Welcome to the interfacelessness of the machine.



[i]. Bernard Stiegler describes technogenesis as the science of technical evolution in which humans do not have a major role and are not “the intentional origin of separate technical individuals qua machines. [they] rather execute a quasi-intentionality of which the technical object is itself the carrier.” See: Bernard Stiegler, Technics and Time 1 The Fault of Epimetheus (Stanford: Stanford University Press, 1998), 26, 67.

[ii]. Friedrich Kittler, Optical Media (Cambridge: Polity, 2010).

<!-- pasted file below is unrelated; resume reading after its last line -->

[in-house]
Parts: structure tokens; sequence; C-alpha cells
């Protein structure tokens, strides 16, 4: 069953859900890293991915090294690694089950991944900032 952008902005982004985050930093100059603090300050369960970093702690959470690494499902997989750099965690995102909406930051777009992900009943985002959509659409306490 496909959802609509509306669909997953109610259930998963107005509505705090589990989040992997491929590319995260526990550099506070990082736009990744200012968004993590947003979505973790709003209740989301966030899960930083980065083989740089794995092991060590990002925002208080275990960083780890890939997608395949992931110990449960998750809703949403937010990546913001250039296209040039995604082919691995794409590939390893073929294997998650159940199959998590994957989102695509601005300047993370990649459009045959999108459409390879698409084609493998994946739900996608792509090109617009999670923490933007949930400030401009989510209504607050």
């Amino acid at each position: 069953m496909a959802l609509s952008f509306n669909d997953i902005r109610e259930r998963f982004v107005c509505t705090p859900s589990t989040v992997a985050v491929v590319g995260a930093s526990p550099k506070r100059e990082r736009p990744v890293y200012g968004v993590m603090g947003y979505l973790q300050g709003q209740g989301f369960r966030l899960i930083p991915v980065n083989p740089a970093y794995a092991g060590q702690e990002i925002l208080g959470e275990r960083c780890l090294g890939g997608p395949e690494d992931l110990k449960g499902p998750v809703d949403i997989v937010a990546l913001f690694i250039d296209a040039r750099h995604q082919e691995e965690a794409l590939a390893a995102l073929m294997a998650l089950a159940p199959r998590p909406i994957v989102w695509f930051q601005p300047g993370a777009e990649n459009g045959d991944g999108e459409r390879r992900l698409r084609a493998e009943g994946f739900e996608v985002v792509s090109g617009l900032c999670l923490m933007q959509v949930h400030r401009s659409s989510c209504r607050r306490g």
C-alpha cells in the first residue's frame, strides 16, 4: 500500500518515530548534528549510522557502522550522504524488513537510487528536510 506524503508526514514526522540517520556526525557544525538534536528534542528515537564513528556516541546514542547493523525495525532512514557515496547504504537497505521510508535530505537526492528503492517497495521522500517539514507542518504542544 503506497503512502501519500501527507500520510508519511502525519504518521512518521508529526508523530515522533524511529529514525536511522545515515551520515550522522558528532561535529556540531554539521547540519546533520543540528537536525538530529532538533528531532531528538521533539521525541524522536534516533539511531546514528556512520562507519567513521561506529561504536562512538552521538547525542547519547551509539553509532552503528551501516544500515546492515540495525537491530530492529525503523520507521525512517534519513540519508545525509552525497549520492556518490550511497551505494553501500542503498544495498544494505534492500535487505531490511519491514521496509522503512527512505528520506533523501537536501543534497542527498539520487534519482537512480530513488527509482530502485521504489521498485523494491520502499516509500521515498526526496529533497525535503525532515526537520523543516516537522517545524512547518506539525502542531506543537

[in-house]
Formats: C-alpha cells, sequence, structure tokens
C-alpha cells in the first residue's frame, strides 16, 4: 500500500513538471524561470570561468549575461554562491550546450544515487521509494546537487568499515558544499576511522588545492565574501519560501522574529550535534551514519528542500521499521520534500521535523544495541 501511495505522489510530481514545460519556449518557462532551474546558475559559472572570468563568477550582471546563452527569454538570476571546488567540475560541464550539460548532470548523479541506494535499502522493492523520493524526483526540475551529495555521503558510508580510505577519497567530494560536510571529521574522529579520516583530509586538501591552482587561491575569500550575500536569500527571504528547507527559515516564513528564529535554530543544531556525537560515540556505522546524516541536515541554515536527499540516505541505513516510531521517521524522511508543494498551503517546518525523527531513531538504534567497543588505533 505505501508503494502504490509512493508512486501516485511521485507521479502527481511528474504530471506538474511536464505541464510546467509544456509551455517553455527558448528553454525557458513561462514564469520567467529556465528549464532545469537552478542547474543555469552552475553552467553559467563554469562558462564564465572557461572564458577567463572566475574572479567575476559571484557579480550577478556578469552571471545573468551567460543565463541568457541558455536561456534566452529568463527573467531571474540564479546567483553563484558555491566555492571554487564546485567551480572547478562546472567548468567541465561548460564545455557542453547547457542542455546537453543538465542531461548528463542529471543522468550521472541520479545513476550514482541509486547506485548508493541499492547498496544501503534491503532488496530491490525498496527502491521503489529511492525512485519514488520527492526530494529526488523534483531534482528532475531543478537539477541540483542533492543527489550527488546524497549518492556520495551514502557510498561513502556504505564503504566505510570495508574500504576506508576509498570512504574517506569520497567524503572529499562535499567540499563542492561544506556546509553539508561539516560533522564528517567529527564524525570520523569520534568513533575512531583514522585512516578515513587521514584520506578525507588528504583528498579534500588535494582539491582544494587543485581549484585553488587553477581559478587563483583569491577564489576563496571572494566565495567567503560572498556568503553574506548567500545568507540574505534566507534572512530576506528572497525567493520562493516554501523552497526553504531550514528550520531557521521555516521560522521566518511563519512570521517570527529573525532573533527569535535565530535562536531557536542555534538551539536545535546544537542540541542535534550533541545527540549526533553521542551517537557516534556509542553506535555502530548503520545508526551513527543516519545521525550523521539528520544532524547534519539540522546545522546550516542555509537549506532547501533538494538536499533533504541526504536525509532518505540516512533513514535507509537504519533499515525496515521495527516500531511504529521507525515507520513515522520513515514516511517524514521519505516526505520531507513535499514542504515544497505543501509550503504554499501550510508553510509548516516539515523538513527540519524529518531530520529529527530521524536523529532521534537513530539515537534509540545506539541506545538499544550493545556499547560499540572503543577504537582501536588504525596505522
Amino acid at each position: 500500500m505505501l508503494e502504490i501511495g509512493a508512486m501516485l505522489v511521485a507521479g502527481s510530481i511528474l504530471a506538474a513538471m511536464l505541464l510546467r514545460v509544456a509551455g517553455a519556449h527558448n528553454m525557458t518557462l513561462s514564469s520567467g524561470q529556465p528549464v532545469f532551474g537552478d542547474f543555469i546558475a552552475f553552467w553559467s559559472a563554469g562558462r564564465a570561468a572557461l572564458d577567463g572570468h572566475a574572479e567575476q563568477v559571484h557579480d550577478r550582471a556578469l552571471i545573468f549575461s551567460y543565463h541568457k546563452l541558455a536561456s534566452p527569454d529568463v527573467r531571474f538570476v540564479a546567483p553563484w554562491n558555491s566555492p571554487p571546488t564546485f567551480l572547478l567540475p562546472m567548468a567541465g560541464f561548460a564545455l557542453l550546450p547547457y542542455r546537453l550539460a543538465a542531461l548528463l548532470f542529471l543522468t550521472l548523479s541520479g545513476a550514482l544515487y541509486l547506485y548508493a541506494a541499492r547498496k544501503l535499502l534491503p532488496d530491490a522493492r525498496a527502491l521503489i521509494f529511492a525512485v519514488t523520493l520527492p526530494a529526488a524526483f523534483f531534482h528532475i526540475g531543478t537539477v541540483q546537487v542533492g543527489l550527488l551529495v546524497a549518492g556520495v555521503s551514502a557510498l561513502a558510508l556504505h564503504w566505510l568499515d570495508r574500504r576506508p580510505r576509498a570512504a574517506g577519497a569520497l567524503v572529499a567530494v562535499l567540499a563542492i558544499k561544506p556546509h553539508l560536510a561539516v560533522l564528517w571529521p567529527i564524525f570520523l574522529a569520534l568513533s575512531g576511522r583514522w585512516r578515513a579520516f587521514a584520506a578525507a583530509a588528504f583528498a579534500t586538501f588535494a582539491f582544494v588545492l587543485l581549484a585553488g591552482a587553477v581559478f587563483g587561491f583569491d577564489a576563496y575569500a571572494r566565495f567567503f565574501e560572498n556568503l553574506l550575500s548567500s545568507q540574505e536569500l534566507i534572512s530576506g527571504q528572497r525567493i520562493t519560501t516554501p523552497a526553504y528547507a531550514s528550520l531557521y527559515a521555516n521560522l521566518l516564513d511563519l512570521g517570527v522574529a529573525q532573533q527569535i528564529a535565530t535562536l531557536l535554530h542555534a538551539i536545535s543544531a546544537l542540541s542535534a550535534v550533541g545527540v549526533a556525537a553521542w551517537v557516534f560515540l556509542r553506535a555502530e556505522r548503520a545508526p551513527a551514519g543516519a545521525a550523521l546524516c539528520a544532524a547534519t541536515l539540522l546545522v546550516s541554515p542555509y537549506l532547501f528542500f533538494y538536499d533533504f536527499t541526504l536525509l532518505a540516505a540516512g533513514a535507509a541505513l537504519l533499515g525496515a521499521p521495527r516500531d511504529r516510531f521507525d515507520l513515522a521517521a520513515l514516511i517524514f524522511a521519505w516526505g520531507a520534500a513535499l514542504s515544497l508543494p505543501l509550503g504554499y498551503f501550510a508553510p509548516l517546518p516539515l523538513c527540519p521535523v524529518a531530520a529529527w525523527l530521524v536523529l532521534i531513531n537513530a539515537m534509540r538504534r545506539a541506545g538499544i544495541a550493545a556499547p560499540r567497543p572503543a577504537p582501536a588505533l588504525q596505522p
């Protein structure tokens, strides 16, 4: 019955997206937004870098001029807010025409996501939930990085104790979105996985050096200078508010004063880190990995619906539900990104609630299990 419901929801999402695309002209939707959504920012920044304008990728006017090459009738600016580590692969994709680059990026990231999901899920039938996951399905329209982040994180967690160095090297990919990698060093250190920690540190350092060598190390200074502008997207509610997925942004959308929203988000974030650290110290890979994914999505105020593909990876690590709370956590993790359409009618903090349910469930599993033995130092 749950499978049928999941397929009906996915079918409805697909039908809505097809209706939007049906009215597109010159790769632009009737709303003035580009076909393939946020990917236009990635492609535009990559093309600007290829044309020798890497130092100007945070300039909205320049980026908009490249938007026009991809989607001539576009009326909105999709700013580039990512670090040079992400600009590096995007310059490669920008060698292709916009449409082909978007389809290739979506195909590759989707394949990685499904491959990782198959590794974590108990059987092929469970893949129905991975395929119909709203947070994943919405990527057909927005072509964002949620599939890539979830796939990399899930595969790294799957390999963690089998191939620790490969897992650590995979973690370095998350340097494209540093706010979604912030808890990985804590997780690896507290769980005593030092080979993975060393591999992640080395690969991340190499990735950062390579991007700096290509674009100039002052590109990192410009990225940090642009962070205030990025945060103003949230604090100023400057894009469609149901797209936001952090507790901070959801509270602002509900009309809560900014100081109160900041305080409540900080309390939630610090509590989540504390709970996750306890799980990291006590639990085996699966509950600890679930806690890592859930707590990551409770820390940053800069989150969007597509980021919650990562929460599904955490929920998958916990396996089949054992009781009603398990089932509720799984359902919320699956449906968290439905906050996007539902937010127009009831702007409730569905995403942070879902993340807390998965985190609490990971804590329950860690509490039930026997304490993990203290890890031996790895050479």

[iii]. My use of the term “logoi” refers to Reza Negarestani for whom philosophy is a rigorous program of abstraction and a platform for automation of discursive practices whose mission is to arrive at what came to be known to Greeks as logoi or truths.” See: Reza Negarestani, “Navigate With Extreme Prejudice (Definitions and Ramifications),” Encyclonospace Iranica (Vancouver: Access, dadabase, 2013), 3.

[iv]. Wilém Flusser, Into the Universe of Technical Images (Minneapolis: University of Minnesota Press, 2011).

[v]. François Laruelle, The Concept of Non-Photography (New York: Sequence Press, 2011).

[vi]. Ray Brassier, Nihil Unbound: Naturalism and Anti-Phenomenological Realism (New York: Palgrave Macmillan, 2007).